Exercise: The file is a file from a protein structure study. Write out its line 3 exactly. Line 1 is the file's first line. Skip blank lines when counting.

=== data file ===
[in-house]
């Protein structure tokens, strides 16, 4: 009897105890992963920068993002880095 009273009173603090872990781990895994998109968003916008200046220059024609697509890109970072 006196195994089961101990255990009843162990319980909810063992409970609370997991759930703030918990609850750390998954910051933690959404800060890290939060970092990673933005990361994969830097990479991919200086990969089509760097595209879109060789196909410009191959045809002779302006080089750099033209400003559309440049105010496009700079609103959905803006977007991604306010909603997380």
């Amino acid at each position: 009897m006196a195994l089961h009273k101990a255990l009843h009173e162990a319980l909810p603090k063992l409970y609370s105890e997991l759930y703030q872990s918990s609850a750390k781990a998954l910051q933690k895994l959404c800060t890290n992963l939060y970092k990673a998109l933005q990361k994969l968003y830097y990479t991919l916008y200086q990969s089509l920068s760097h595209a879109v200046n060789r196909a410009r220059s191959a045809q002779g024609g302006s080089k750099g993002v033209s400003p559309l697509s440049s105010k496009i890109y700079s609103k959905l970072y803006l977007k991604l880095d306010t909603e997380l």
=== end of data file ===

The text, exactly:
């Amino acid at each position: 009897m006196a195994l089961h009273k101990a255990l009843h009173e162990a319980l909810p603090k063992l409970y609370s105890e997991l759930y703030q872990s918990s609850a750390k781990a998954l910051q933690k895994l959404c800060t890290n992963l939060y970092k990673a998109l933005q990361k994969l968003y830097y990479t991919l916008y200086q990969s089509l920068s760097h595209a879109v200046n060789r196909a410009r220059s191959a045809q002779g024609g302006s080089k750099g993002v033209s400003p559309l697509s440049s105010k496009i890109y700079s609103k959905l970072y803006l977007k991604l880095d306010t909603e997380l």